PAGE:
The UN says peacekeepers will press on with efforts to investigate alleged killings in Ivory Coast. Regional leaders still hope to persuade the country’s incumbent leader to step down in favor of a political rival.
UN forces have been instructed to push for answers
The United Nations said Sunday it will do all it can to investigate alleged human rights abuses in Ivory Coast as African leaders try to persuade the country's incumbent president to stand down.
Pressure is mounting on Ivory Coast's defiant leader Laurent Gbagbo to leave office in favor of the internationally recognized winner of November elections, Alassane Ouattara.
Gbagbo was sworn into office in December despite international condemnation
The UN claims that least 179 people have died in post-election violence but says that attacks on its personnel have hampered efforts to investigate further.
UN Secretary General Ban Ki-moon reaffirmed United Nations support for Ouattara by telephone over the weekend, vowing that the UN peacekeeping mission in Ivory Coast UNOCI would do all that it could to investigate reported abuses. Part of the UNOCI mission is also to protect Outarra from threats of violence.
"The Secretary-General told President Ouattara that he was alarmed by the reports of egregious human rights violations," UN spokesman Martin Nesirky said.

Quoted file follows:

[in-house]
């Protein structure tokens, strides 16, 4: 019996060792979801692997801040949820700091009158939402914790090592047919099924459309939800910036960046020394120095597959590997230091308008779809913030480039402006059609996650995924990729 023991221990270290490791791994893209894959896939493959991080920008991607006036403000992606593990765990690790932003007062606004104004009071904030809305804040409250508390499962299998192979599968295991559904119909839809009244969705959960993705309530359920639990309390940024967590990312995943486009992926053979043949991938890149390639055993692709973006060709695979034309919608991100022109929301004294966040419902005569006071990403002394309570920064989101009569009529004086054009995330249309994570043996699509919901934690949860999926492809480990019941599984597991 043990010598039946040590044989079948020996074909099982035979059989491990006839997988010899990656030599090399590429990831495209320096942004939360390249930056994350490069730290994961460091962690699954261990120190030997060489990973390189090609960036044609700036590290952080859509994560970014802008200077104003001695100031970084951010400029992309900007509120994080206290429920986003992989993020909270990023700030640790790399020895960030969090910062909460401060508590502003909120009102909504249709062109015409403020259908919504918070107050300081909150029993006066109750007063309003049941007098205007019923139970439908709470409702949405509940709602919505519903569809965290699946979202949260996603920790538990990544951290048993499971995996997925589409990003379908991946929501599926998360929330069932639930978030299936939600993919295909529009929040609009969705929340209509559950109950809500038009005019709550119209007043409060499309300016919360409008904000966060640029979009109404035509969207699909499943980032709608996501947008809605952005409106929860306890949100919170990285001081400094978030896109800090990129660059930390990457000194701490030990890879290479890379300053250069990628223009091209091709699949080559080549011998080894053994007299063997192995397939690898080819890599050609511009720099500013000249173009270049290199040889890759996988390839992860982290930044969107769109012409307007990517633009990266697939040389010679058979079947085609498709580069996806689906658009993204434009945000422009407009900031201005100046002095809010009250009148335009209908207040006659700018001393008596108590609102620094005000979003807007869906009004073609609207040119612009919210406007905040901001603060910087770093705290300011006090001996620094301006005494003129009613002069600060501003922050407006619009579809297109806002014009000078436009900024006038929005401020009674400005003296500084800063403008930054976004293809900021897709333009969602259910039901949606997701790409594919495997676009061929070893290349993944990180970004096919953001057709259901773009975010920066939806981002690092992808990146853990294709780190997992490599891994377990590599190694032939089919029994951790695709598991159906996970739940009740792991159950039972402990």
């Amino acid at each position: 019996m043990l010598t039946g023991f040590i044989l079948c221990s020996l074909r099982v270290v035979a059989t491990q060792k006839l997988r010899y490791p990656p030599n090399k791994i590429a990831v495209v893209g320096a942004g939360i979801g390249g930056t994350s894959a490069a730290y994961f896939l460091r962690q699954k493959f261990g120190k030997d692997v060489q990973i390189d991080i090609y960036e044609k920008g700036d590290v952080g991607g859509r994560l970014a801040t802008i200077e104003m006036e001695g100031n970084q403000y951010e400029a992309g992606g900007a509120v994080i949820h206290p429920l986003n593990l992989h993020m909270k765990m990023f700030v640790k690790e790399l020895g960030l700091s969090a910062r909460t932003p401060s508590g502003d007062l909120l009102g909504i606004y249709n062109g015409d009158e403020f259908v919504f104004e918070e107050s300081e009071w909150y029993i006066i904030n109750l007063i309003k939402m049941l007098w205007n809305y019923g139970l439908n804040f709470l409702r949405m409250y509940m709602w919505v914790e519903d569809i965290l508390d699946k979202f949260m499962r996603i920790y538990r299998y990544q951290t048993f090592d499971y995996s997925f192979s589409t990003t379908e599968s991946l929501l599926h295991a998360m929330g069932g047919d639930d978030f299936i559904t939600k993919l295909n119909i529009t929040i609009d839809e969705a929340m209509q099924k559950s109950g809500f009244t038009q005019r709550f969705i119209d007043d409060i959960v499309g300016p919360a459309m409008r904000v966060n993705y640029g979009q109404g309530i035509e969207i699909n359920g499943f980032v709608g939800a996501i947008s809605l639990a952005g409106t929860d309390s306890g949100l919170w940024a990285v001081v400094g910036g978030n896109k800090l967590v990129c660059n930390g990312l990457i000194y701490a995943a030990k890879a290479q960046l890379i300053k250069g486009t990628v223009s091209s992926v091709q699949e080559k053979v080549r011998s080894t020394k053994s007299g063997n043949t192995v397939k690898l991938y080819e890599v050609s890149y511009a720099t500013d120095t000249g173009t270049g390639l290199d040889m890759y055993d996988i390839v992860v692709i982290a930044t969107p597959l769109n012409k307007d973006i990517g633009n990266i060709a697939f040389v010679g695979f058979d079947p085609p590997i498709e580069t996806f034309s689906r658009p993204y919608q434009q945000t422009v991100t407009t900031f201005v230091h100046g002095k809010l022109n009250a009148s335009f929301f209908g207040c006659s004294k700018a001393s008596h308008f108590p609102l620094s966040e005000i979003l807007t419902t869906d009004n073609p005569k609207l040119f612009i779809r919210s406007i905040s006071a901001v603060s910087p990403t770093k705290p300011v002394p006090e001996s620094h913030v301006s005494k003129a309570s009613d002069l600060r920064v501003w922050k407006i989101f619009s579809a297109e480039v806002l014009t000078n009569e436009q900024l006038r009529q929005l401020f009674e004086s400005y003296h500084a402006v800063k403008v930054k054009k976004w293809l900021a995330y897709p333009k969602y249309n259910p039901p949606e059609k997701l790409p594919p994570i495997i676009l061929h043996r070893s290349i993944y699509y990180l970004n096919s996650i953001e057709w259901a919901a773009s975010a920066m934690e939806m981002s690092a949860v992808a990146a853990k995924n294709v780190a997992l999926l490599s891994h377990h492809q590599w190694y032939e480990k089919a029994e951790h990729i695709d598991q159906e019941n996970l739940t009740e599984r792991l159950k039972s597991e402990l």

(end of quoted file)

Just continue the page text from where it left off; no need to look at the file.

"He (Ban) said UNOCI had been instructed to do everything possible to gain access to the affected areas both for prevention and to investigate and record the violations so that those responsible will be held accountable."
A New Year deadline issued by Ouattara for Gbagbo to stand down passed unheeded.
Reports of mass graves
UN High Commissioner for Human Rights Navi Pillay said on Saturday that reports had been received of "at least two mass graves." She warned that Gbagbo could face prosecution over human rights violations.
UN human rights experts say there is credible evidence that "enforced or involuntary disappearances, arbitrary detentions and extrajudicial or arbitrary executions and sexual violence had occurred and may still be occurring" in Ivory Coast.
The UNOCI said last month that forces acting for Gbagbo were preventing it from looking at a mass grave near Abidjan. Gbagbo has accused the mission of opening fire on civilians and has demanded that it leave.
Ban spoke to Outarra by telephone at the weekend
Ouattara has also called on the International Criminal Court in The Hague to send a mission to investigate reported post-election violence by pro-Gbagbo supporters.
Gbagbo has said he will reject a demand by African leaders on Monday that he cede power or face armed intervention.
Four leaders representing West African regional bloc ECOWAS and the African Union were due to meet Gbagbo in a bid to make him relinquish the presidency or face possible military consequences.
The European Union and United States have imposed a travel ban on Gbagbo and his associates. Meanwhile, the World Bank and the regional West African central bank have frozen the leader's finances.
Author: Richard Connor (AFP, Reuters)
Editor: Rob Turner